Why Being A Hip Hop Producer Sucks

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I came across this interesting piece written by Paul Cantor for Medium.com. Let us know your thoughts in the comment section.

Paul says, “After what seemed like an endless stream of promotional hype, 50 Cent’s Animal Ambition, finally hit stores and streaming outlets yesterday (June 3). His fifth official studio record, it comes almost a full five years after his last LP was released, and if it sounds a little dated, that’s probably because it is.

In a series of interviews at XXLMag.com, the producers who worked on the album described what went into making each song. The overarching theme is that very few of them knew what was going on with the project until it was actually time for it to be released. Over the course of five years, one of the producers had given up on making records altogether.

According to the interviews, Charli Brown Beatz made the track for “Don’t Worry Bout It” in 2008, sent it to 50 in 2009, and didn’t hear the song until it was on the radio in March. Another producer, Frank Dukes, who made the track for “Hold On,” had sent over the instrumental five years ago, and wasn’t aware of the song’s existence until 8-9 months ago. Steve Alien’s beat for “Everytime I Come Around” is also roughly five-years-old.; so old, in fact, that by the time 50’s label came calling he had ditched beatmaking, and couldn’t even find the files.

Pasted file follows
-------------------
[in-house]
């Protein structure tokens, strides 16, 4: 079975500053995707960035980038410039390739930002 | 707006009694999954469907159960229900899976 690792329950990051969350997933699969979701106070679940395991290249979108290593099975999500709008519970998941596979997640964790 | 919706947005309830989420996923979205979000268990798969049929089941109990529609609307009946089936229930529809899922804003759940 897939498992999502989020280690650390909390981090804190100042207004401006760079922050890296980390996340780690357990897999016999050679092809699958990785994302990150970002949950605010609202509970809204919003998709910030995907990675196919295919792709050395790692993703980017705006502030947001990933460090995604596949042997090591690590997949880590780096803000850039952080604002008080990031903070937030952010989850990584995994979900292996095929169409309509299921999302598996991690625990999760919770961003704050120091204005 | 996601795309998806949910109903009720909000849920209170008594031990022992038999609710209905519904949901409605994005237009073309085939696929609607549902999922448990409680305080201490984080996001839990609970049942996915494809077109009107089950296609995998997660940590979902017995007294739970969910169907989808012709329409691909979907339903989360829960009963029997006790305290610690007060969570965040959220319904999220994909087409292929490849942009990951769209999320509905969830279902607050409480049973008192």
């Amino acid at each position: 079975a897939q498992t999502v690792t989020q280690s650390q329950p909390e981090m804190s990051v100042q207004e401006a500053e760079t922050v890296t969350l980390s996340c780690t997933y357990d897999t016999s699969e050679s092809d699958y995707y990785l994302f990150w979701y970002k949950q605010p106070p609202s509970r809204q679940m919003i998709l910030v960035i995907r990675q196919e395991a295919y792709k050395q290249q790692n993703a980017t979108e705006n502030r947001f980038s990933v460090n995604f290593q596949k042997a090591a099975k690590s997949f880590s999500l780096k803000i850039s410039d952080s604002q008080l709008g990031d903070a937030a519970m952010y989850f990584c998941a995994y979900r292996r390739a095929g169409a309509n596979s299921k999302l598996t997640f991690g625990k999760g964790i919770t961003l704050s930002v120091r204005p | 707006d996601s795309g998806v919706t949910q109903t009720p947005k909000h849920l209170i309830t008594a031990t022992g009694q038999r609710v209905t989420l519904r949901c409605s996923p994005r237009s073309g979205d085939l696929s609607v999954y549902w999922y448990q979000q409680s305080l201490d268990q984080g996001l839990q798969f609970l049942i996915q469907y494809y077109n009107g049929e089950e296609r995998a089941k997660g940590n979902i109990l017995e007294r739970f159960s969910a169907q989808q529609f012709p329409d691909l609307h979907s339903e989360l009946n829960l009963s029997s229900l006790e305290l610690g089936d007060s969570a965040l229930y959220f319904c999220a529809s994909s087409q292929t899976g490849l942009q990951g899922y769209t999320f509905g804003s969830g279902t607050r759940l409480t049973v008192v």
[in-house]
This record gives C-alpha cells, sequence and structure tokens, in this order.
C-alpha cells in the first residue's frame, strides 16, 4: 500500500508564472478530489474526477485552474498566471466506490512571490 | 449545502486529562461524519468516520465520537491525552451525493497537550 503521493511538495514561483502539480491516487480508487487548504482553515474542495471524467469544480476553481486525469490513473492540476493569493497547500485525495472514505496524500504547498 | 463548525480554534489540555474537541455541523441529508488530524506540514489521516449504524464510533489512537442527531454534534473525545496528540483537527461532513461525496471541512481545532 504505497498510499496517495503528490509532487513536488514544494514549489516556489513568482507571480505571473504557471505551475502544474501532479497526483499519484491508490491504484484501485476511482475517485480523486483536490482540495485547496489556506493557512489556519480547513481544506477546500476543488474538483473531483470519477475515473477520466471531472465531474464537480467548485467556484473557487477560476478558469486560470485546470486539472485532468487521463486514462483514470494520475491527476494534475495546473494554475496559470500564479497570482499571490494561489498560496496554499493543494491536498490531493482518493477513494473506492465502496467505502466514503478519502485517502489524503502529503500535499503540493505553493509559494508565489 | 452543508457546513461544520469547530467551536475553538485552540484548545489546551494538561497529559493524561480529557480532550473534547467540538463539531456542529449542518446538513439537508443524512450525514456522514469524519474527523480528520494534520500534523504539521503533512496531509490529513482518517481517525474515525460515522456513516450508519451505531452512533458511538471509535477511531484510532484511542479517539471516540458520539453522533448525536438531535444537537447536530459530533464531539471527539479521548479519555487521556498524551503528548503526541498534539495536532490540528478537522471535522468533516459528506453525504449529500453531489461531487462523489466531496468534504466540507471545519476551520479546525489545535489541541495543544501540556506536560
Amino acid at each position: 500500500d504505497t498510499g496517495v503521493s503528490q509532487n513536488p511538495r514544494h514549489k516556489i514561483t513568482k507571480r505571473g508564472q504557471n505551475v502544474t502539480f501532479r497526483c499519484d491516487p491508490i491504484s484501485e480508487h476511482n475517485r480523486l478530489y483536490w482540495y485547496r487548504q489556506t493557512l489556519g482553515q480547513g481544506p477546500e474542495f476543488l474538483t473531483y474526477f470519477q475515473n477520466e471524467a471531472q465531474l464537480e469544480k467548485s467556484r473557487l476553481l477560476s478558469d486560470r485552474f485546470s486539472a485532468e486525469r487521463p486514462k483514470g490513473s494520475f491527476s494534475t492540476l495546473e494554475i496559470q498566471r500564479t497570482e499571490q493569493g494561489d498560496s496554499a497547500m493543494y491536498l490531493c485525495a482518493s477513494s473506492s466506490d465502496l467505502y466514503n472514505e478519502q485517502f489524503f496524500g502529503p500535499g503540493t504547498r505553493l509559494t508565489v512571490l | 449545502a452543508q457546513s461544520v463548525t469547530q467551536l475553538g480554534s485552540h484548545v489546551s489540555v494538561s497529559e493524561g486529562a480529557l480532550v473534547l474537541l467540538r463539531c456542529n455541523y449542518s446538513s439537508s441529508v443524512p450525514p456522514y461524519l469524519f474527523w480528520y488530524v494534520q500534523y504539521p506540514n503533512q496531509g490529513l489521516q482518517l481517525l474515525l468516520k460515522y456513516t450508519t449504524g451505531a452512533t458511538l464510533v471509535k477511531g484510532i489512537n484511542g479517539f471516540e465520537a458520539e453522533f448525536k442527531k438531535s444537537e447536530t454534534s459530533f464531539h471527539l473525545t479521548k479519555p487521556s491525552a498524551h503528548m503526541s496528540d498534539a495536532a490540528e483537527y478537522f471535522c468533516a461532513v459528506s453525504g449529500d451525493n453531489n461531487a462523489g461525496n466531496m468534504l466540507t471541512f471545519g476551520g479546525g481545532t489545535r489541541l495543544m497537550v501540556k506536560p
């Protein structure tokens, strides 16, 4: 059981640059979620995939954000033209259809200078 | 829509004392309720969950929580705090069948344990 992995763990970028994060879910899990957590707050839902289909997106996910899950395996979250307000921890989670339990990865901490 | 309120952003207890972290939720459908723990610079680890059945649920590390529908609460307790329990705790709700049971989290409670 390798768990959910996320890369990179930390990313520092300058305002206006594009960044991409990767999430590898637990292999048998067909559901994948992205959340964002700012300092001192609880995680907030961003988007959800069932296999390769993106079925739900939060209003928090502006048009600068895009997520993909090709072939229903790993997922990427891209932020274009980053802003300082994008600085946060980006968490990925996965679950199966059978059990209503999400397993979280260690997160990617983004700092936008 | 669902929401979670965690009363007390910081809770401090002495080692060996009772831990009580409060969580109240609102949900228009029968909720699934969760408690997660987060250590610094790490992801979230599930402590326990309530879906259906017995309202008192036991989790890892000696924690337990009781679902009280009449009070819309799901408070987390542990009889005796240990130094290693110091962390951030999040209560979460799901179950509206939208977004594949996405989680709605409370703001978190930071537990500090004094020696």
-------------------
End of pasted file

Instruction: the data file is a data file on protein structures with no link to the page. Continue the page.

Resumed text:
The decentralization of the recording business has been good for many things, but it’s been particularly bad for record producers. The hip-hop genre has been affected more than most. Many hip-hop beatmakers craft their beats on their own, then send them out as instrumentals or half-completed ideas— occasionally with demoed choruses on them— in hopes that an artist will like the tracks and record songs to them.

Advancements in recording technology have put the power of entire recording studios inside of a laptop, allowing artists to make records on their own, without any input from the producer i.e. the person who made the music. The songs get finished, cataloged in a folder or on an iTunes playlist, and filed away until they’re ready to be released.”

Continue Reading – Via Medium.com

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